Today, September 30, marks the first-ever National Day for Truth and Reconciliation here in Canada. It’s a day of remembrance, reflection, and the perfect time for all of us to become better allies to the Indigenous communities of Canada. How? Well, there are plenty of ways to do just that, but we’ve put together a little list to help you on your way. Here are 9 great ways to support Indigenous communities in Canada right now and in the future.
They always say actions speak louder than words, and with causes such as this, that couldn’t ring any more true. Getting involved through volunteering is a great way to not only educate yourself while supporting Indigenous communities, but it’s also a gateway into changing your perspective and opens the door for future community involvement. If volunteering sounds like it’d be up your alley, check out this resource from Reconciliation Canada that details the many ways you can help right now.
If you haven’t taken the time to find some local Indigenous-owned businesses in your community, this is a great time to start. Luckily, this online database provides a categorized list of Indigenous-owned businesses, divided by industry and location, so the hard work is already done. If you happen to be a business owner yourself and are looking to collaborate with Indigenous-owned businesses, or just want a more comprehensive breakdown of their offerings, the Canadian Council for Aboriginal Business is also a great resource.
If you’re able to give a donation, the Indian Residential School Survival Society is a perfect place to do so. The British Columbia-based non-profit’s Mission Statement is “to provide physical, emotional, intellectual, spiritual growth, development, and healing through culturally-based values and guiding principles for Survivors, Families, and Communities.”
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Speaking of donations, another organization that has been doing incredible work for a long, long time is the Legacy of Hope Foundation. This Indigenous-led charitable organization has been working to promote healing and Reconciliation in Canada for more than two decades. They are a great resource for curriculum materials for schools, exhibitions, workshops, training, research, and more.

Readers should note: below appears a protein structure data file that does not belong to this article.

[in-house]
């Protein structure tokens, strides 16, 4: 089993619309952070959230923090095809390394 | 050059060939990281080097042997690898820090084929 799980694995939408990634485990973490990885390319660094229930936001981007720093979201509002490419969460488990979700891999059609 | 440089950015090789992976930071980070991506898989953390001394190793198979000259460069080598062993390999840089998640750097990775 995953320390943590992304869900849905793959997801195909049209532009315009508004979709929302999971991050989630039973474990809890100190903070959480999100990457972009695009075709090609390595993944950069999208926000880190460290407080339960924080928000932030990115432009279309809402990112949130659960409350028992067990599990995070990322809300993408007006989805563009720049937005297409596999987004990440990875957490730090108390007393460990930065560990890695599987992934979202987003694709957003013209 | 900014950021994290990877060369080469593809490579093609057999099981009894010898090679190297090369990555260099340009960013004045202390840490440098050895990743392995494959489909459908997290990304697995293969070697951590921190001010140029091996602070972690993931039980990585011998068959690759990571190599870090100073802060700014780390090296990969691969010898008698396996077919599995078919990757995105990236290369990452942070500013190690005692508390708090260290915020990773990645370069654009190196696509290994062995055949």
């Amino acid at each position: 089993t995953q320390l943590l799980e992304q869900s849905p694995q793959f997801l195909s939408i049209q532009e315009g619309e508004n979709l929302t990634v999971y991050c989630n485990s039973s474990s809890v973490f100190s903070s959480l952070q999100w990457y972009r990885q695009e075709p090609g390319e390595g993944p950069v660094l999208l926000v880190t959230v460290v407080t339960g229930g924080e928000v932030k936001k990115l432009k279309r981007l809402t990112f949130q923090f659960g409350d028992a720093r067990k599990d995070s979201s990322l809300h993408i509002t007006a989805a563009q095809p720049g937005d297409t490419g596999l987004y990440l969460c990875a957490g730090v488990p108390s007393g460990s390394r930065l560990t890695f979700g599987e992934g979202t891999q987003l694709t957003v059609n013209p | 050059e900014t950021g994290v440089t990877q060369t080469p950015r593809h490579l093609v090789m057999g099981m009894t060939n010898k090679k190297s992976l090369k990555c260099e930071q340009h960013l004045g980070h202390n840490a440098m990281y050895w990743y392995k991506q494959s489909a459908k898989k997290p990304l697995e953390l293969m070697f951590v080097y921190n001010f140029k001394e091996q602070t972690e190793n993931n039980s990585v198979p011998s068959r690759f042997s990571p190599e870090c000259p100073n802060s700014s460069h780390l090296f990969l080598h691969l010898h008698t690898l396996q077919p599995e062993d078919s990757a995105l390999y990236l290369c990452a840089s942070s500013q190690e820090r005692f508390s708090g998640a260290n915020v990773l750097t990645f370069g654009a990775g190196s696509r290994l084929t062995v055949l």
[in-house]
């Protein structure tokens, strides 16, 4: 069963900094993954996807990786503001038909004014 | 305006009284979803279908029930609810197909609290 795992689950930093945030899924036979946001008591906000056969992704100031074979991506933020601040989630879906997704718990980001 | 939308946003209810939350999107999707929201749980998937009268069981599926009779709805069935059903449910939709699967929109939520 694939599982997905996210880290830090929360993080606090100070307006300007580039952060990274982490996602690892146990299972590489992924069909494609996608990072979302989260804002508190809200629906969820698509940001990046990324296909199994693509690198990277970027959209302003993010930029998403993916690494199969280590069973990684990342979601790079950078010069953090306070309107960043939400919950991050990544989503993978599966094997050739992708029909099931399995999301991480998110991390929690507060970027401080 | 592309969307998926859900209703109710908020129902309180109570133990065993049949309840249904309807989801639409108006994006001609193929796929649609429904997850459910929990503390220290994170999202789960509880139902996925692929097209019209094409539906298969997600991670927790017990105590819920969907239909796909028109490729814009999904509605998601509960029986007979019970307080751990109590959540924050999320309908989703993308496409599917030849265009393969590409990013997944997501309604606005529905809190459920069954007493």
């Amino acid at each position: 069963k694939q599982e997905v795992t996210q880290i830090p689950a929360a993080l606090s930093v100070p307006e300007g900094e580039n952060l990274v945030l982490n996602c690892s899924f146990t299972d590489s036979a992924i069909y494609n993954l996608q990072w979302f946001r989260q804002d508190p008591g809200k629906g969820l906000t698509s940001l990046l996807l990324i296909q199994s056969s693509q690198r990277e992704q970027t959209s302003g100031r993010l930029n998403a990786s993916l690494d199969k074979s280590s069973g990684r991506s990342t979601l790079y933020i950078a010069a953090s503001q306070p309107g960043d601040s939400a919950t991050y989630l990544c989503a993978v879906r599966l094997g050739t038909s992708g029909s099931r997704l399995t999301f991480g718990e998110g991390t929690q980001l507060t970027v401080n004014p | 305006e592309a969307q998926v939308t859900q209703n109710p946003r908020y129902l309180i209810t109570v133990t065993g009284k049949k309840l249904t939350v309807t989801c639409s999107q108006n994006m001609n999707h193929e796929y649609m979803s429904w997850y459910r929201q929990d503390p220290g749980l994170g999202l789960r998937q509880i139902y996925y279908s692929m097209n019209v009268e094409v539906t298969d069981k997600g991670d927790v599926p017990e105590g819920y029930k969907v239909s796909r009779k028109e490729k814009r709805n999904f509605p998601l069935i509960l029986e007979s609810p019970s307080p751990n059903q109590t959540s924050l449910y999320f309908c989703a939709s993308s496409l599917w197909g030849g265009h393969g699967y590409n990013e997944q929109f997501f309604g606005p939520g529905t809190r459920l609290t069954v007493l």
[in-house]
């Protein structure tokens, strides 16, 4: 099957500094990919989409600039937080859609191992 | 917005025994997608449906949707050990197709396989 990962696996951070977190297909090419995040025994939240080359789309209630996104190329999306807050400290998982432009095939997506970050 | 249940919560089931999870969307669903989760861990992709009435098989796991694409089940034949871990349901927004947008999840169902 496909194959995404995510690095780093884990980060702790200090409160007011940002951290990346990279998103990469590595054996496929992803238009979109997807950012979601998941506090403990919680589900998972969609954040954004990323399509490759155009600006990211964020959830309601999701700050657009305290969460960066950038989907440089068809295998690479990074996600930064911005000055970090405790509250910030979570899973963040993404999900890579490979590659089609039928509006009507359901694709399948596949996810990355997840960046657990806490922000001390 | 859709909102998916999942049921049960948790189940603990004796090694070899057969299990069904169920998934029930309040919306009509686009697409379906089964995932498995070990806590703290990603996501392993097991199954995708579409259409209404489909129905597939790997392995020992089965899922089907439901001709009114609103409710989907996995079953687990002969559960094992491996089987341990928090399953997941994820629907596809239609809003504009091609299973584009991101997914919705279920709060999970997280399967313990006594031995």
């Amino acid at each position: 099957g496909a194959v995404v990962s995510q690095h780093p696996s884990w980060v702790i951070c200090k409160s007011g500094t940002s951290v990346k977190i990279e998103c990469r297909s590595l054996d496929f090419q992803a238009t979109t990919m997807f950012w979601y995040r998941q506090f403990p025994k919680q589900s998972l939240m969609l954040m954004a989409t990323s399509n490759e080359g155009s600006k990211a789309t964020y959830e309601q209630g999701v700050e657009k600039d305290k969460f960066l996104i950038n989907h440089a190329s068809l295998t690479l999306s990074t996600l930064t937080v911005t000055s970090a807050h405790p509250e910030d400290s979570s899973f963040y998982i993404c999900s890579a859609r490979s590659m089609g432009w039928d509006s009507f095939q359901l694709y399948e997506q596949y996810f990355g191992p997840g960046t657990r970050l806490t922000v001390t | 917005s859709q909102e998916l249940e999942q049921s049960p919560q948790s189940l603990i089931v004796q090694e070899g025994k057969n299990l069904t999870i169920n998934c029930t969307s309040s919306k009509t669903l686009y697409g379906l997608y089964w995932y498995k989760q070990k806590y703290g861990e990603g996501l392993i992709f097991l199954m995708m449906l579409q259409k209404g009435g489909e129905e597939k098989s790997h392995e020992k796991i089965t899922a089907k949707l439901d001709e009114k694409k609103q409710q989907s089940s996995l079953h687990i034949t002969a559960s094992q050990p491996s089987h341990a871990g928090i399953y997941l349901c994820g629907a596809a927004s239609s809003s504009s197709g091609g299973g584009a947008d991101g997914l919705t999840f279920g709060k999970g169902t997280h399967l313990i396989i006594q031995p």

Social media activism is nothing new, but it still has a widespread impact and can be a great resource for anyone willing to educate themselves. Thankfully, there are already lists and recommendations on fantastic ones to follow, and some of our personal favourites include @lilnativeboy and @nadiageorgeofficial on Instagram, as well as @shinanova, @notoriouscree, and @indigenous_baddie on TikTok.
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Orange Shirt Day (September 30) is when all Canadians are encouraged to wear orange shirts to honour survivors and victims of residential schools. The story of the orange shirt comes from Phyllis Webstad, who at six years old, had her brand new orange shirt taken from her on her first day at residential school. The date was selected as it was near the time Indigenous children would be ripped from their families and taken to Residential Schools. And yes, Orange Shirt Day and National Day for Truth and Reconciliation are purposely on the same day.
The good news is you can support Orange Shirt Day on September 30, but really any time of year! Continuing the conversation around Residential Schools and the #everychildmatters movement is paramount to healing Canada’s wounds.
Educating yourself does not mean asking for Indigenous people to explain the history nor the current state of affairs, so instead head over to your local bookstore OR to the Chapters-Indigo section dedicated to Indigenous authors. The online section provides recommended reading, lists of who and what to read, as well as further educational resources for anyone to check out.
For direct source information on the residential school system in Canada, you can read the disturbing but informative Truth and Reconciliation Commission of Canada Report. The report details the horrific truth of the ways that Indigenous populations have been treated in the country. It also provides 94 calls to action that folks can engage in at a federal, provincial, territorial, and individual level.
This is something you can do at any time, but it’s an important part of educating ourselves on the true history of Canada’s relationship with Indigenous communities. Native-Land.ca is part of the non-profit organization Native Land Digital, dedicated to mapping Indigenous lands across the globe. You can log onto the platform and explore the interactive map to find out whose land you are currently living on since Canada and its current cities are a collection of unceded Indigenous territories.